Friday, January 30, 2015

The Lord's Prayer lesson

As a pastor who has been involved with a lot of youth ministry over the years, I have logged many hours in the church and on retreats with other peoples’ youth. And as a person who has worked primarily with the upper end of the youth age spectrum, I have not had as many opportunities to work with elementary and pre-school-age children. That is why the last three Sundays were a bit special—and slightly awkward—for me. I found myself spending time in a series of Sunday School lessons on the Lord’s Prayer with my own two daughters, ages 6 and 8.

The lessons had an inter-generational aspect to them, which is something I am familiar with. However, it seemed a bit strange to participate from the perspective of one of those undersized chairs, seated between my daughters on the receiving end of the lesson, rather than from the front of the class as the leader. In short, I loved it. I hope I get to do more of them.

In one class the children were asked to draw pictures (or one picture) to illustrate the petitions (or a petition) of the Lord’s Prayer. After that, they were challenged to re-write the Lord’s Prayer in their own words. Although their end results were impressive, my first thought was that the second task—the re-writing—would be a little too difficult for them.

But there was a well-thought-out point to it that I hadn’t picked up on, even though I was participating in it: when the kids struggled to take the original words and re-phrase them (and they did), the parents were right there to help them say it another way. As a result, we adults had to think a little more critically about what we mean when we say the Lord’s Prayer.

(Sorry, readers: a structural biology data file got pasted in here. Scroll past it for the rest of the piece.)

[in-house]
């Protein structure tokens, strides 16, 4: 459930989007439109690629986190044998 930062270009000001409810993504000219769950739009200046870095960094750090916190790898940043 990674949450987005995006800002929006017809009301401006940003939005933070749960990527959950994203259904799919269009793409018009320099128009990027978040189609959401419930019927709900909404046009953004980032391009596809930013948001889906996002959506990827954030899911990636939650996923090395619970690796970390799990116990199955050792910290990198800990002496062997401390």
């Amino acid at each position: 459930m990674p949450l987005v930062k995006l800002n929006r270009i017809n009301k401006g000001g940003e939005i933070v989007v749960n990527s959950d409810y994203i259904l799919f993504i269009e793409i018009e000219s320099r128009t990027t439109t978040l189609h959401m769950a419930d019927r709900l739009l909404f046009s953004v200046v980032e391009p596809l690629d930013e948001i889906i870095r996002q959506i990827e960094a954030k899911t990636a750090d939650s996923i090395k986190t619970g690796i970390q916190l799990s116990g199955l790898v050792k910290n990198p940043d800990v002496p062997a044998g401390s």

What I took from this lesson was that one of my daughters focused far more on the drawing-and-coloring segment while the other one really concentrated on the verbal part. At the end, they both presented their final products to the class with absolutely no nudging on my part. Throughout the process, neither of them let themselves be influenced by my pastor-y answers to things. They were hard at work, and it was clear my theology wasn't that important at the moment. I was simply supposed to be their helper. And as far as the 6-year-old was concerned, even that was too much. I was to be an observer.

Another class involved making “prayer pretzels.” The kids rolled out the dough and crossed the two ends so they looked like arms folded in prayer. Anytime you let kids work with edible crafts you’re bound to have a good time. Again, it was a bit of a challenge to get the dough to do what we wanted it to. But the work of it reminded me of the work of prayer. It should take some effort and even repetition, and, like dough, it can be twisted and molded to suit the occasion.

While the pretzels cooked, we listened as someone read a book of the Lord’s Prayer that took each of the petitions and laid them out in a series of illustrations that told a story about a little girl and her father as they help an elderly neighbor in their community. The plot is simple, but it still takes some serious thinking to tease out how the words relate to the pictures. It was one of those children’s books I’ve seen dozens of times in many church libraries, but this time it took on more meaning. There they were, my two daughters teaching their learning partner to sit down in that small chair and, at least for the moment, be a father and not a pastor.

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